Diego Garcia: UK stalls release of CIA black site ‘torture flight’ records

File photo of fuel tanks at the edge of a Military airstrip on Diego Garcia, largest island in the Chagos archipelago. (Reuters)
The UK government continues to delay the publication of flight records which could prove the British overseas territory of Diego Garcia was used by the CIA for “torture flights,” a human rights NGO has said.

Reprieve, which advocates for prisoners’ human rights in Guantanamo and elsewhere, said the UK government admitted in 2008 that Diego Garcia, a British territory in the Indian Ocean, was used by two CIA rendition jets carrying prisoners in 2002.

With the release of the Senate torture report in December, it was revealed that the CIA flew captives to secret prisons, known as black sites, across the globe as part of its rendition program.

Although it has been known for years the CIA has used the island for rendition, the British government has failed to publish flight records which could provide clues into how the site was used and who was taken there, Reprieve argues.

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“It is now over seven years since the UK government was forced to admit that CIA torture flights were allowed to use the British territory of Diego Garcia, yet we still seem no closer to the publication of flight records which could provide crucial evidence of what went on,” said Donald Campbell, from Reprieve.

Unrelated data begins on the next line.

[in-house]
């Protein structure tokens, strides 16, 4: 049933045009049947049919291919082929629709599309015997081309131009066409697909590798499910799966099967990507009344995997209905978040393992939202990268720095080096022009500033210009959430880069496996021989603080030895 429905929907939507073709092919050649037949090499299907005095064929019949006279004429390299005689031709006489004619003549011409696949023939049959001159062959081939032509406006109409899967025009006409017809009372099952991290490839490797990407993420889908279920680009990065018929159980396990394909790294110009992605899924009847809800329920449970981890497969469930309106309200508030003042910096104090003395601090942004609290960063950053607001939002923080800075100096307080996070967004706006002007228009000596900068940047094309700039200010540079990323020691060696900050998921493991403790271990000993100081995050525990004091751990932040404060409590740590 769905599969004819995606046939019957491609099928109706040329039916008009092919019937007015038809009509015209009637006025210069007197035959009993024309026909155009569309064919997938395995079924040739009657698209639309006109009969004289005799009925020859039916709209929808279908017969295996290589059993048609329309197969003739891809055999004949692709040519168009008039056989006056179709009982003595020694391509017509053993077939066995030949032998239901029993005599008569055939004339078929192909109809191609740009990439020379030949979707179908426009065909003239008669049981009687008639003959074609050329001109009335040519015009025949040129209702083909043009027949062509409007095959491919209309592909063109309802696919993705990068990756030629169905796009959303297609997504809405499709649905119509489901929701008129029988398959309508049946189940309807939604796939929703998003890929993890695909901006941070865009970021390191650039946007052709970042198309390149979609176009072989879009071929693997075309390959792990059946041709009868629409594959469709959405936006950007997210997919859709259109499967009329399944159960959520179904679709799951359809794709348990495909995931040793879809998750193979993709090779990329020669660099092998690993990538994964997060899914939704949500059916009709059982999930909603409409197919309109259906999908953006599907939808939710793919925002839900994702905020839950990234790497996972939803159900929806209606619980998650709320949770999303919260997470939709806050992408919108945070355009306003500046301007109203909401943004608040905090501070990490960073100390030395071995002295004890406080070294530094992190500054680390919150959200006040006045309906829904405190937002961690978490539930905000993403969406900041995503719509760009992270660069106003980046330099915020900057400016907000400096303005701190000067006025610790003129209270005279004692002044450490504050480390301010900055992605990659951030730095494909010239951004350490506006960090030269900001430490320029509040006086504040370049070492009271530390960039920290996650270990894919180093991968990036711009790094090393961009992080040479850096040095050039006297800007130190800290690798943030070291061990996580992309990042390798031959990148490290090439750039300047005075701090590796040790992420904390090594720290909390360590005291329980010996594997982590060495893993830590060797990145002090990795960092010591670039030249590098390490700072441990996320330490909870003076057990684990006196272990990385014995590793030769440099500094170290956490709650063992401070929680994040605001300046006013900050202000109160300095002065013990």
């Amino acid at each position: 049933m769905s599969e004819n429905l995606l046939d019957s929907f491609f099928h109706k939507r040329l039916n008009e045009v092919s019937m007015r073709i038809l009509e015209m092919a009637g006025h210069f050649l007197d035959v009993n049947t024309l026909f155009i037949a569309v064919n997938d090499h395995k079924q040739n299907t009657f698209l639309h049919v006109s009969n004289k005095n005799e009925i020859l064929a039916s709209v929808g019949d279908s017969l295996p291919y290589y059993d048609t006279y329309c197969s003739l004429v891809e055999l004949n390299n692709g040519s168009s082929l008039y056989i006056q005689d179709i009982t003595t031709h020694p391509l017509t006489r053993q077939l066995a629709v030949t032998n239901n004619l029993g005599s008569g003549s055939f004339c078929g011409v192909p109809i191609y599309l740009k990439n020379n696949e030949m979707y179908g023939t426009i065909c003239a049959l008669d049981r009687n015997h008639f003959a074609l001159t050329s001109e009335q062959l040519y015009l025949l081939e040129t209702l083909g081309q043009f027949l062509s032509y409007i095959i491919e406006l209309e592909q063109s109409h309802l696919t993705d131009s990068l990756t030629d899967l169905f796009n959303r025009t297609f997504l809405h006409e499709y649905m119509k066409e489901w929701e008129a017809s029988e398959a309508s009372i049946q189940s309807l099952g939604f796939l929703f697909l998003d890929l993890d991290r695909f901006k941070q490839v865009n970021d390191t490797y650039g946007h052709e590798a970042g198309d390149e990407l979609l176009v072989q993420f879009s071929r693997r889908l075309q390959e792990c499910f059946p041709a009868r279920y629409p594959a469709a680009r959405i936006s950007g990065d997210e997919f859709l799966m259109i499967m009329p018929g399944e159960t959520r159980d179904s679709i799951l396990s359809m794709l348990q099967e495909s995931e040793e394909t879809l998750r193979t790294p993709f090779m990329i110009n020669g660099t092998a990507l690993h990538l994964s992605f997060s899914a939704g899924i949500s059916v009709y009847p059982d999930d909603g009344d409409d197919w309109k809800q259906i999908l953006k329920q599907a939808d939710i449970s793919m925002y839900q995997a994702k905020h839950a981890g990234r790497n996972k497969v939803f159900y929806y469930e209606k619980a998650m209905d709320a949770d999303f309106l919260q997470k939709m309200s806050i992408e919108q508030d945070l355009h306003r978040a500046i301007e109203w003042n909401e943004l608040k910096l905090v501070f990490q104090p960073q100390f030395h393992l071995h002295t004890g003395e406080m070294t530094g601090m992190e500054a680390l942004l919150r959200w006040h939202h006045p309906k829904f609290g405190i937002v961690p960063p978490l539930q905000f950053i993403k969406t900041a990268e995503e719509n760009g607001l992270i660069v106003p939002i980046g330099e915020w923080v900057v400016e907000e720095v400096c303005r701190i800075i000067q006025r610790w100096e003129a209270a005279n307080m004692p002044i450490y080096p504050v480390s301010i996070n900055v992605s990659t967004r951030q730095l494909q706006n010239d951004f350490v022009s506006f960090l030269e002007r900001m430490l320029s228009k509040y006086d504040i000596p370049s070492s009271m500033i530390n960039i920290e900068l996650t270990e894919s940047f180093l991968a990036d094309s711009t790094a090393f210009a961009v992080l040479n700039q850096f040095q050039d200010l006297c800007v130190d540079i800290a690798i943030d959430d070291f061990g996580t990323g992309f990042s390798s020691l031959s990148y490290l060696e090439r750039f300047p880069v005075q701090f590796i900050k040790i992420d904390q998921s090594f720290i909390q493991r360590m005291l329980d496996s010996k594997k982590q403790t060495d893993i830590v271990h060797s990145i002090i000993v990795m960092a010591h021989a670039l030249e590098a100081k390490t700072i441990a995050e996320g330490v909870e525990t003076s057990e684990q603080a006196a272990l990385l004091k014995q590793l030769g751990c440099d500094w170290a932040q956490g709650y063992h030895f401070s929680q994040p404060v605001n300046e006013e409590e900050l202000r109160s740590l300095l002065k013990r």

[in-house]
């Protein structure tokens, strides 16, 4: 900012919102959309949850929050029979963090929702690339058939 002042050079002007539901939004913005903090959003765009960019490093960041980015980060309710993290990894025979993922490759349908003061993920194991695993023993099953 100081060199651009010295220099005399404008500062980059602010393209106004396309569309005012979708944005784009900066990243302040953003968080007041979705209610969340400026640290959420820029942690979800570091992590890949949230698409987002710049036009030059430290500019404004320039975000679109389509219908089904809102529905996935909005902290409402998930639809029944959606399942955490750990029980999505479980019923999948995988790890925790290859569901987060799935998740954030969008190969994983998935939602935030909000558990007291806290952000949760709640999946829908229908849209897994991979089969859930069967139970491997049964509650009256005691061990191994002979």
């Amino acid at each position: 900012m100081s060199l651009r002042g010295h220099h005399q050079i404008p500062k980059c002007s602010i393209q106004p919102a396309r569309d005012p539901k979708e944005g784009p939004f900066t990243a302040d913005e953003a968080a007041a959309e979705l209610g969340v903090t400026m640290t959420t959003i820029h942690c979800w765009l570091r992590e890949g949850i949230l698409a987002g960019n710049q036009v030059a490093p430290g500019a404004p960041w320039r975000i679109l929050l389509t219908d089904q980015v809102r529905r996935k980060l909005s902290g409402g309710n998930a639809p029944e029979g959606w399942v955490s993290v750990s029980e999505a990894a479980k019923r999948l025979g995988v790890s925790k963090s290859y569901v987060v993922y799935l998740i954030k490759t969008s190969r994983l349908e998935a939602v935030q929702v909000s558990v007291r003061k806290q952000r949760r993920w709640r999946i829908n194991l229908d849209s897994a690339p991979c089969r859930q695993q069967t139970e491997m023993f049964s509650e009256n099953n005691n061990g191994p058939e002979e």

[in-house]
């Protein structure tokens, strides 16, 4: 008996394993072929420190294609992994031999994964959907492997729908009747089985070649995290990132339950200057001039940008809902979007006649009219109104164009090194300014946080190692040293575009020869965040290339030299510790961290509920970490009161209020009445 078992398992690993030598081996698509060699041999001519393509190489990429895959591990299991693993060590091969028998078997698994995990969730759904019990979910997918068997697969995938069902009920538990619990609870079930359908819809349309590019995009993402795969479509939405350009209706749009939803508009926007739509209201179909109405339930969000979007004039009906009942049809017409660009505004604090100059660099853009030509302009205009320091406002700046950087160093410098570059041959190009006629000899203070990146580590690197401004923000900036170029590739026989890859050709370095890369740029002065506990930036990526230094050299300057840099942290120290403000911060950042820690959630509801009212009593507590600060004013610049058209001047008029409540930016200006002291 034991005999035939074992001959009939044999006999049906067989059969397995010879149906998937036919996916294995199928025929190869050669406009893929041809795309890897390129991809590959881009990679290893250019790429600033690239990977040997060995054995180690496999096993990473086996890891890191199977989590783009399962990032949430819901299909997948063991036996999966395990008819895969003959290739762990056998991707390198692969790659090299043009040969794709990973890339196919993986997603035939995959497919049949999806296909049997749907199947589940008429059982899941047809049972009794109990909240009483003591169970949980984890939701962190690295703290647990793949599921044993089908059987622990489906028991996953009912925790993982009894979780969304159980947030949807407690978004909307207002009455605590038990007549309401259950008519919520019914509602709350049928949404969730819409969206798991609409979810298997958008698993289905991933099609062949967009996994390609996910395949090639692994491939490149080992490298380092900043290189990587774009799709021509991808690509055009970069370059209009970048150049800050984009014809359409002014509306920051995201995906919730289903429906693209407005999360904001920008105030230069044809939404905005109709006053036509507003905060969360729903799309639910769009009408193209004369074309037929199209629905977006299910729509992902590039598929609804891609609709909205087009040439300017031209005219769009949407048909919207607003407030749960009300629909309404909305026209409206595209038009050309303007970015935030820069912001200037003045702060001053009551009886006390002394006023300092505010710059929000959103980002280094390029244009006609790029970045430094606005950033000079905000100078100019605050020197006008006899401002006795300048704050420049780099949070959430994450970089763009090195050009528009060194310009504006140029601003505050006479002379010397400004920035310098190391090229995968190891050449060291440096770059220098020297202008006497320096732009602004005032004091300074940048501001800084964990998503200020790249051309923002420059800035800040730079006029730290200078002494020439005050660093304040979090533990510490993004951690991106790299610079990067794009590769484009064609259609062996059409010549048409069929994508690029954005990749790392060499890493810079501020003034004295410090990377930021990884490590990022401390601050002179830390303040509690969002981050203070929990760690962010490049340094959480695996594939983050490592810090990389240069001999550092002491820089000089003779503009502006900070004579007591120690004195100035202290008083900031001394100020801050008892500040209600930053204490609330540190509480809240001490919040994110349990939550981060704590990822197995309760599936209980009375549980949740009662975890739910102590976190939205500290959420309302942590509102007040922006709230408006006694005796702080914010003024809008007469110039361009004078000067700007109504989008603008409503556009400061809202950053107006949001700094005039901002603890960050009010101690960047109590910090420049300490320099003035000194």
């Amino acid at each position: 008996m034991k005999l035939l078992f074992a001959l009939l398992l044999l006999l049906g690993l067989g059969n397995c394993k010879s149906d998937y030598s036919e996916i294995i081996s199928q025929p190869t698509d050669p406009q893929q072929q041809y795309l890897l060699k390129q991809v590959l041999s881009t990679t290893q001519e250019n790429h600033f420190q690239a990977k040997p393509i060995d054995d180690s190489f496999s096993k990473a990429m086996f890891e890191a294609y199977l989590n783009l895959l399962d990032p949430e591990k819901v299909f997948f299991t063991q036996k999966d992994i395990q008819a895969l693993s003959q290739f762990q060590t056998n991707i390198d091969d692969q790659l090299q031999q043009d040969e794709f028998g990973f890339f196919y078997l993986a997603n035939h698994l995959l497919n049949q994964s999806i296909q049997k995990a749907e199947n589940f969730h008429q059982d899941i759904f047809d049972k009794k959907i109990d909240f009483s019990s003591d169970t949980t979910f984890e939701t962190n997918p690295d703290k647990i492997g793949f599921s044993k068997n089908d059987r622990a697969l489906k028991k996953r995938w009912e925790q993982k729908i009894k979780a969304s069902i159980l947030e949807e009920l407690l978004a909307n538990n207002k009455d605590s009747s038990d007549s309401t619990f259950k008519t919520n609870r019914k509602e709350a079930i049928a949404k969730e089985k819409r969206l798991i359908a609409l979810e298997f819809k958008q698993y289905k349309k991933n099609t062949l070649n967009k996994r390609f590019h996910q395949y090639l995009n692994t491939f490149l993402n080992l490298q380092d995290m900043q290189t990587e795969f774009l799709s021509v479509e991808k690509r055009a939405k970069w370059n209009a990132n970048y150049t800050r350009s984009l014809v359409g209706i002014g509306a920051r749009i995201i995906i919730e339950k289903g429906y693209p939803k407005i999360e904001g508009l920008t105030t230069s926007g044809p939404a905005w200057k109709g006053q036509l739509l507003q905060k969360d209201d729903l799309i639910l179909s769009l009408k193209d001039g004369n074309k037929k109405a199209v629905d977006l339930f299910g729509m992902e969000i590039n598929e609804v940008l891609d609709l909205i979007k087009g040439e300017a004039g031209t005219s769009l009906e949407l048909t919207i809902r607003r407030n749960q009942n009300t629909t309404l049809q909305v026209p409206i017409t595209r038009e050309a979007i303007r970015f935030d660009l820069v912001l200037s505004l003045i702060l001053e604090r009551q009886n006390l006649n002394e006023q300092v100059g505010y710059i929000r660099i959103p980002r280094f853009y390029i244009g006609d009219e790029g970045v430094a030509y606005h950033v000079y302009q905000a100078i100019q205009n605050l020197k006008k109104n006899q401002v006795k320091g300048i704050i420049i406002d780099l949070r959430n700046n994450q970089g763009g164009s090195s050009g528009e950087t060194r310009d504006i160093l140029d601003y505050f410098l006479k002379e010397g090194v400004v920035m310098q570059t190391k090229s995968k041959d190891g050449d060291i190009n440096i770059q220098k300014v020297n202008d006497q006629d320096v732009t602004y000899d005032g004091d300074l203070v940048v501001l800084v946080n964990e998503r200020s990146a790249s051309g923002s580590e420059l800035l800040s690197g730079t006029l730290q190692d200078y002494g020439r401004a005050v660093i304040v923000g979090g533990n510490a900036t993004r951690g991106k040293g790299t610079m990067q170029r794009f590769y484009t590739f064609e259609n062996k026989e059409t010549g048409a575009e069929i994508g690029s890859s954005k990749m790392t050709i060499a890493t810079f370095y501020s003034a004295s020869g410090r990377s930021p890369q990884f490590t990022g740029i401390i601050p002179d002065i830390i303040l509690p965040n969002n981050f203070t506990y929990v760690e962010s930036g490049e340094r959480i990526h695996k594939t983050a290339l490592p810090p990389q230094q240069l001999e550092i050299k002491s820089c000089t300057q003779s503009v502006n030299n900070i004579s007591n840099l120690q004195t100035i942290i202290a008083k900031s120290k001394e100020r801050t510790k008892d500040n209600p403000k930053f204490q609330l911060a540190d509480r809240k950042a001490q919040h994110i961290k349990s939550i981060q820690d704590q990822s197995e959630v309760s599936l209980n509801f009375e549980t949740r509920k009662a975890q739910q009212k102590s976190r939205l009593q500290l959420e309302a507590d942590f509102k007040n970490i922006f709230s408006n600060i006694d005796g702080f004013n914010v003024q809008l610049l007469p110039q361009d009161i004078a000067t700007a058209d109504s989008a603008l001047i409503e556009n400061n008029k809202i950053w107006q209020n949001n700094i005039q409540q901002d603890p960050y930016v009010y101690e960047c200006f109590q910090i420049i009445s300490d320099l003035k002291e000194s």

In July 2014, the government claimed the flight records had suffered “water damage.”

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Then-Foreign Office Minister Mark Simmonds later told the House of Commons that officials would be “assessing their suitability for publication.” However, the government has failed to make a further statement.

“We need to see full publication of those records without delay, in order to reassure the public that Britain is not involved in the cover-up of torture evidence,” Campbell said.

A former senior official in the administration of George W. Bush recently admitted that interrogations took place at a CIA black site on the island.

Lawrence Wilkerson, a former chief of staff for US Secretary of State Colin Powell, said Diego Garcia hosted “a transit site where people were temporarily housed, let us say, and interrogated from time to time.”

Wilkerson, who worked for Powell from 2002-05, told Vice News in January: “You might have a case where you simply go in and use a facility at Diego Garcia for a month, or two weeks, or whatever, and you do your nefarious activities there.”